In the sermon text for this Lord’s Day, Jesus mercifully heals ten lepers. Only one of them returns to thank Jesus for his life-changing mercy. Ironically, the one who gives thanks is an outsider, a pagan. The Scriptures use leprosy as a vivid, living object lesson that illustrates the ravages of sin. The climax of the story is Jesus’ pronouncement the leper was “saved” by faith.
The elements of the service extol the Lord’s that cleanses us from our sin.
PREPARATION FOR WORSHIP
Call to Worship: Psalm 103:1-5
Note: The fourth verse of this hymn prays to the Lord for help to adore the King of heaven. Woven throughout the hymn, we find motivation for such adoring worship: his saving work, graciousness and mercy, eternal constancy, patience, goodness, immutability, eternality, and sovereignty. “Praise, my soul, the King of Heaven!” is the only appropriate response to his mercy.
Hymn 267 There is a Fountain
Note: William Cowper was a friend and collaborator of John Newton. This is his most famous hymn. It vividly describes the power of the Christ’s death to remove the sinner’s guilt. Charles Spurgeon was so moved by this hymn that he has a portion inscribed on his tombstone:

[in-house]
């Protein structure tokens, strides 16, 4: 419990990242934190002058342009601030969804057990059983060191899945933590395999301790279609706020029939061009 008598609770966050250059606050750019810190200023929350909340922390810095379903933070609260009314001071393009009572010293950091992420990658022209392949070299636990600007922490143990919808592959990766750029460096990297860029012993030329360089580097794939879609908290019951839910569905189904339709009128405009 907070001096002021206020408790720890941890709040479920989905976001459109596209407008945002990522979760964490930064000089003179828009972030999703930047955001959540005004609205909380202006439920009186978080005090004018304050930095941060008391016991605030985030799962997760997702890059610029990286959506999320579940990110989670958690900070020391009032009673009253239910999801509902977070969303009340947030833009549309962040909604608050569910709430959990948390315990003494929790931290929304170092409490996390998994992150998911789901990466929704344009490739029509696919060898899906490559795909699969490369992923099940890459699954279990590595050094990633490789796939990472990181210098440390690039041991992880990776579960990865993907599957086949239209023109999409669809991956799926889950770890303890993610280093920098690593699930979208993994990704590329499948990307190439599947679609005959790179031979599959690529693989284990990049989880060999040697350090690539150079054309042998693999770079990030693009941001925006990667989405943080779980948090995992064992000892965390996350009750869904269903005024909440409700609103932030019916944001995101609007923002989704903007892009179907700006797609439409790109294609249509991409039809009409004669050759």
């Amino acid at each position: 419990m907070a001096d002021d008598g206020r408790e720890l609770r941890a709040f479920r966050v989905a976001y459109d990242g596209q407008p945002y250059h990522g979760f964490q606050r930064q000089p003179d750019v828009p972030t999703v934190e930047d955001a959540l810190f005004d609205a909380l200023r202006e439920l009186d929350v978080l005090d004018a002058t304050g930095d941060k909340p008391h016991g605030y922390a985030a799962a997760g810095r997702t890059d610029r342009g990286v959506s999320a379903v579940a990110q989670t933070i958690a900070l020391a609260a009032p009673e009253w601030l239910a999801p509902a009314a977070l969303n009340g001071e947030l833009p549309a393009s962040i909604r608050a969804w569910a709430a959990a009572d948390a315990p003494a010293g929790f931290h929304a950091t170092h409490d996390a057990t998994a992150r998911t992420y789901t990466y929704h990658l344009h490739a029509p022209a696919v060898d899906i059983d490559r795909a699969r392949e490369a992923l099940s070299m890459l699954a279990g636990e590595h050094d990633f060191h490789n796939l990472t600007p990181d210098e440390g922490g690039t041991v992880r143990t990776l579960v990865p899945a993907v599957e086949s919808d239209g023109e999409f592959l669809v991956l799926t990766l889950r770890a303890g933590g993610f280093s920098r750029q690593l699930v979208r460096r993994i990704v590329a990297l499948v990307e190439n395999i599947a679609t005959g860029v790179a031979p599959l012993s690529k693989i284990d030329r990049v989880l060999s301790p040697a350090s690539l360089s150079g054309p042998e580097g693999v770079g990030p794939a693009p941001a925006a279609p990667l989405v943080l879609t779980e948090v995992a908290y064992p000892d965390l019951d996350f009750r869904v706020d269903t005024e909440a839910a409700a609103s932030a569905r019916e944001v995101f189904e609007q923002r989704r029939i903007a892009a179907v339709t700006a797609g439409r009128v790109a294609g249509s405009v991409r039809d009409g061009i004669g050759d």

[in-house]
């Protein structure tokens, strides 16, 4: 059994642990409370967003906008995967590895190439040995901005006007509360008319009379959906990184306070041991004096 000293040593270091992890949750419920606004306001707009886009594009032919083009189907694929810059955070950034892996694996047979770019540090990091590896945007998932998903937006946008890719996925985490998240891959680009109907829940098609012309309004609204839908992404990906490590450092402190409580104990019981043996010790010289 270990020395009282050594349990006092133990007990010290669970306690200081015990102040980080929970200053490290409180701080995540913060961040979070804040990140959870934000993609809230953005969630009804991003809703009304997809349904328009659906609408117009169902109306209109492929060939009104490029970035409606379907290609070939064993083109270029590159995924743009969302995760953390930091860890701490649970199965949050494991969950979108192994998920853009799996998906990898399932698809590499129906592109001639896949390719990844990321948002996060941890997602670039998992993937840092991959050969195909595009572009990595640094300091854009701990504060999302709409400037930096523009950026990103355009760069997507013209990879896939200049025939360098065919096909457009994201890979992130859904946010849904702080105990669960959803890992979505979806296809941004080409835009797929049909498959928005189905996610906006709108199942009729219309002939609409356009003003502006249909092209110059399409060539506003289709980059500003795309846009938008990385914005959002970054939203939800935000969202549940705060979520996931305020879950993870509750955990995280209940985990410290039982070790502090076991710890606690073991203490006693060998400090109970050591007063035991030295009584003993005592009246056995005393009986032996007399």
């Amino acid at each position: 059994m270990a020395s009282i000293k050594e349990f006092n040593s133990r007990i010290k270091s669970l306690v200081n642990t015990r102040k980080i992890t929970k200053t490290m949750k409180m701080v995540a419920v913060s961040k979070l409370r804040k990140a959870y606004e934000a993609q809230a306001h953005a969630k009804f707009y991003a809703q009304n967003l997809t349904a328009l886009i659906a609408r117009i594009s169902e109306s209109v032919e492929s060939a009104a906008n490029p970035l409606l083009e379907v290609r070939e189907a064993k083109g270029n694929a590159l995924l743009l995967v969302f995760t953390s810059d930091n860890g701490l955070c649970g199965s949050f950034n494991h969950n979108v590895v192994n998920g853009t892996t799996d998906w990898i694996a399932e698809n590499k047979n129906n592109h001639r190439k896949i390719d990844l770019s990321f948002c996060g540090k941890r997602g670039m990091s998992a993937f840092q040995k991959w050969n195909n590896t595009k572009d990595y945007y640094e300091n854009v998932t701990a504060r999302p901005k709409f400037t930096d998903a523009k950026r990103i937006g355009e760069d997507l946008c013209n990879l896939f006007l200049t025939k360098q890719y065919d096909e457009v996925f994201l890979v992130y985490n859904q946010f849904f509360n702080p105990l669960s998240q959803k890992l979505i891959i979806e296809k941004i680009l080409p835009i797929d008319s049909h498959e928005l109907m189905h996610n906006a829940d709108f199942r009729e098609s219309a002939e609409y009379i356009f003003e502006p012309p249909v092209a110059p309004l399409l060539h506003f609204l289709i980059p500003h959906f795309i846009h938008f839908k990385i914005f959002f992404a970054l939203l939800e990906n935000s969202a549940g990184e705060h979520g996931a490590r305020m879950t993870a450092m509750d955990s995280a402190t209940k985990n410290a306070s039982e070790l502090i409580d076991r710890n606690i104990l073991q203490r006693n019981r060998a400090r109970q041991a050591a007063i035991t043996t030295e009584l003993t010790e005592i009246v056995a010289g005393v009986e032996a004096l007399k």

E’re since by faith I saw the stream
Thy flowing wounds supply
Redeeming love has been my theme,
And shall be till I die.
Scripture Reading: Psalm 51
Hymn Insert God Be Merciful to Me
Note: God calls us to himself requiring only repentant faith as we trust the mercy and grace extended to us through his Son, Jesus. So, we sing words shaped by the repentant prayer of David (Psalm 51).
Message: The Lord of Mercy
Pastor Steven Thomas
Hymn Insert Come, Ye Sinners, Poor and Needy
Note: We summon “sinners, poor and needy,” to come to Jesus for grace and mercy. Come to him! Why would you delay! In keeping with the story of the ten lepers, we will retain Joseph Hart’s original wording in the opening line: “Come, ye sinners, poor and wretched.”
Prayer Response: Eric Hicks, Jr.
Benediction: John Miles